The improved regulatory environment sets the stage for mutual aid platform development on a larger scale. According to the Online Mutual Industry White Paper, published by the Research Institute of Ant Group, mutual aid has developed rapidly since 2011. Up until the end of 2019, China’s mutual aid platforms had 150 million registered members in total, accounting for 10.7% of the 1.4 billion total population. Throughout the year, more than 40,000 people received a total amount of mutual assistance exceeding 5 billion Yuan. Mutual aid is estimated to reach 450 million users by 2025, which would account for 32% of the country’s population.
As the mutual aid platform is developing rapidly, it has now entered its fourth stage of development. Due to the large number of members within the mutal aid platform, the characteristics of commercial insurance, and unclear regulatory policies and standards, social risks are increasing. The growth of apportionment amounts and the gradual withdrawal of members have forced the mutual aid industry to be urgently upgraded and transformed. On September 9, 2020, the China Banking and Insurance Regulatory Commission issued the Analysis of Illegal Commercial Insurance Activities and Countermeasures and Suggestions, outling three main characteristics of illegal commercial insurance activities in China: an upward trend of Internetization, a large amount of concealment, and a high degree of hidden risks and social harm. Since January 2021, the three major mutual aid platforms of Meituan, Qingsong, and Shuidi have all been shut down. At present, only “Huhebao” remains in operation.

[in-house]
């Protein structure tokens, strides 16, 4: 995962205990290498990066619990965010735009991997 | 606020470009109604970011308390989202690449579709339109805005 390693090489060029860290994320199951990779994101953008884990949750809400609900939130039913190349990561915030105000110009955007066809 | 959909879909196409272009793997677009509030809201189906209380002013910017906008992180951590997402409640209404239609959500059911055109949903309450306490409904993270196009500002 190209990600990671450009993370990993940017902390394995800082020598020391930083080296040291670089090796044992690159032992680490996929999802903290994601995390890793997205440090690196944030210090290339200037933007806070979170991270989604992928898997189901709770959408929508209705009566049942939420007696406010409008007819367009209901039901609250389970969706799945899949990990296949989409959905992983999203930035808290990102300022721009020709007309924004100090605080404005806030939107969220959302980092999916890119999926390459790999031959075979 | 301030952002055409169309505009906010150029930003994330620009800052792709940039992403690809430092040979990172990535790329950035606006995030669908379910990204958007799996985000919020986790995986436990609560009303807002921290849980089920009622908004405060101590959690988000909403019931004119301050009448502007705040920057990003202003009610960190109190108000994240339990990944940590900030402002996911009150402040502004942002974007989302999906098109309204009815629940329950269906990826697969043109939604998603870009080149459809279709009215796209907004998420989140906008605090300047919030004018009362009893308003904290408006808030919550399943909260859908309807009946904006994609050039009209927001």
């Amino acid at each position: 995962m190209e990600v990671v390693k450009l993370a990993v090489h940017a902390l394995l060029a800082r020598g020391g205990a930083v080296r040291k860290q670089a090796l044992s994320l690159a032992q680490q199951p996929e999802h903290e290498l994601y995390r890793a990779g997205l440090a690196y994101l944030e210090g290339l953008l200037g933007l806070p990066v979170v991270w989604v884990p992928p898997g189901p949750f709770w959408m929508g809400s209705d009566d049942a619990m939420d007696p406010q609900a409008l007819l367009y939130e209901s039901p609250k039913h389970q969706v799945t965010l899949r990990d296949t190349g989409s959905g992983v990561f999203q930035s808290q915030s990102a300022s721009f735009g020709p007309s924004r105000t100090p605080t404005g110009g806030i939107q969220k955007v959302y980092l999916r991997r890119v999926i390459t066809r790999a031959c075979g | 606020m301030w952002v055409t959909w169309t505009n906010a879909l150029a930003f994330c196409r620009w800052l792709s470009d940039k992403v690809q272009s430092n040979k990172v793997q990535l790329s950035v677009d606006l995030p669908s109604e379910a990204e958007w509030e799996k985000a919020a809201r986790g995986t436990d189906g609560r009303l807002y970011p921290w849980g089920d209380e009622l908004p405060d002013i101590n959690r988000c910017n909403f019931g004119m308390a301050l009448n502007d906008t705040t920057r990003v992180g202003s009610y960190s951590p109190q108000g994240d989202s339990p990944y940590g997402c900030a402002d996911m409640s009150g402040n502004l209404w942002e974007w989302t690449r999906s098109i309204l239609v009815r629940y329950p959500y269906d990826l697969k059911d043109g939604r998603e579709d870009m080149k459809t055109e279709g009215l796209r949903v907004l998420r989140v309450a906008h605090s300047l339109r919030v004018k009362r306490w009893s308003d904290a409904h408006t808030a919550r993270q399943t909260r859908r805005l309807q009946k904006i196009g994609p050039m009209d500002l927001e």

The Impact of Mutual Aid
The impact of mutual aid is reflected in the following three areas.
In recent years, China has made significant progress towards increasing the accessibility of essential and quality health services, yet there is still a large financial burden on the general public. Despite the growth of basic medical and commercial health insurance, not all health security needs are sufficiently covered. To fill this gap, mutual aid plays a supplementary role among the current security offerings. The closure of the three major mutual aid platforms in 2021 has brought attention to the market which is flooded with illegal commercial insurance. This has further promoted the standardization and legalization of mutual aid. Mutual aid continues to be an indispensable part of China’s multi-level medical security system and enhances the accessibility of medical services across different regions and social classes.
Authors: Xiaoqiao Fan | Program Analyst of the Innovator Alliance｜Social Impact Programs and Alliance, ACCESS Health International China